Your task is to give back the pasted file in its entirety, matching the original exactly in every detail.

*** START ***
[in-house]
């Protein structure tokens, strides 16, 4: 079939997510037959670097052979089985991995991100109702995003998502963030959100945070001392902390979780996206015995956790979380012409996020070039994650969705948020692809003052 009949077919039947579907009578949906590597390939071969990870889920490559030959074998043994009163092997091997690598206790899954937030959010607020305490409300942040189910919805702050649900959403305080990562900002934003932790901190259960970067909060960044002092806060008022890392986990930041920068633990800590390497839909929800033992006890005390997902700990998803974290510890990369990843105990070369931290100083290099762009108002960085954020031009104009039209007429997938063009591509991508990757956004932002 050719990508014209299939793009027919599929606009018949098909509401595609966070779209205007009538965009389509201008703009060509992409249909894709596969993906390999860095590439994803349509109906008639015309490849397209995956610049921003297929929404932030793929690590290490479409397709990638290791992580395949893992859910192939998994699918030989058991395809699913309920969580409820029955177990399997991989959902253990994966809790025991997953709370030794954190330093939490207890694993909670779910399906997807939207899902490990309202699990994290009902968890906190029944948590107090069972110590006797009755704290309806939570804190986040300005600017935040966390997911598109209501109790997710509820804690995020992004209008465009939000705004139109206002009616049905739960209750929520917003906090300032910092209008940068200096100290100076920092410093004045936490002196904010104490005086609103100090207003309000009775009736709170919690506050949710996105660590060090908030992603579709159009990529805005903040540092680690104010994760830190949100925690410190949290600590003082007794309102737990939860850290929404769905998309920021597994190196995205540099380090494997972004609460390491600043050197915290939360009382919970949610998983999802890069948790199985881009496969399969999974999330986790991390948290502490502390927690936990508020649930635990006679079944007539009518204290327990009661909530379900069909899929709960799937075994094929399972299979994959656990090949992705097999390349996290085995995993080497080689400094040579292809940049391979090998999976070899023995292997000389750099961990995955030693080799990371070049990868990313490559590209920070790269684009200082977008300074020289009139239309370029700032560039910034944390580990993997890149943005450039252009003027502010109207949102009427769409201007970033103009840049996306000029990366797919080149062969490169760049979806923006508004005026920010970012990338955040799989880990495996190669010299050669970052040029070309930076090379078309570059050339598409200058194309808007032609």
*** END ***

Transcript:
[in-house]
């Protein structure tokens, strides 16, 4: 079939997510037959670097052979089985991995991100109702995003998502963030959100945070001392902390979780996206015995956790979380012409996020070039994650969705948020692809003052 009949077919039947579907009578949906590597390939071969990870889920490559030959074998043994009163092997091997690598206790899954937030959010607020305490409300942040189910919805702050649900959403305080990562900002934003932790901190259960970067909060960044002092806060008022890392986990930041920068633990800590390497839909929800033992006890005390997902700990998803974290510890990369990843105990070369931290100083290099762009108002960085954020031009104009039209007429997938063009591509991508990757956004932002 050719990508014209299939793009027919599929606009018949098909509401595609966070779209205007009538965009389509201008703009060509992409249909894709596969993906390999860095590439994803349509109906008639015309490849397209995956610049921003297929929404932030793929690590290490479409397709990638290791992580395949893992859910192939998994699918030989058991395809699913309920969580409820029955177990399997991989959902253990994966809790025991997953709370030794954190330093939490207890694993909670779910399906997807939207899902490990309202699990994290009902968890906190029944948590107090069972110590006797009755704290309806939570804190986040300005600017935040966390997911598109209501109790997710509820804690995020992004209008465009939000705004139109206002009616049905739960209750929520917003906090300032910092209008940068200096100290100076920092410093004045936490002196904010104490005086609103100090207003309000009775009736709170919690506050949710996105660590060090908030992603579709159009990529805005903040540092680690104010994760830190949100925690410190949290600590003082007794309102737990939860850290929404769905998309920021597994190196995205540099380090494997972004609460390491600043050197915290939360009382919970949610998983999802890069948790199985881009496969399969999974999330986790991390948290502490502390927690936990508020649930635990006679079944007539009518204290327990009661909530379900069909899929709960799937075994094929399972299979994959656990090949992705097999390349996290085995995993080497080689400094040579292809940049391979090998999976070899023995292997000389750099961990995955030693080799990371070049990868990313490559590209920070790269684009200082977008300074020289009139239309370029700032560039910034944390580990993997890149943005450039252009003027502010109207949102009427769409201007970033103009840049996306000029990366797919080149062969490169760049979806923006508004005026920010970012990338955040799989880990495996190669010299050669970052040029070309930076090379078309570059050339598409200058194309808007032609």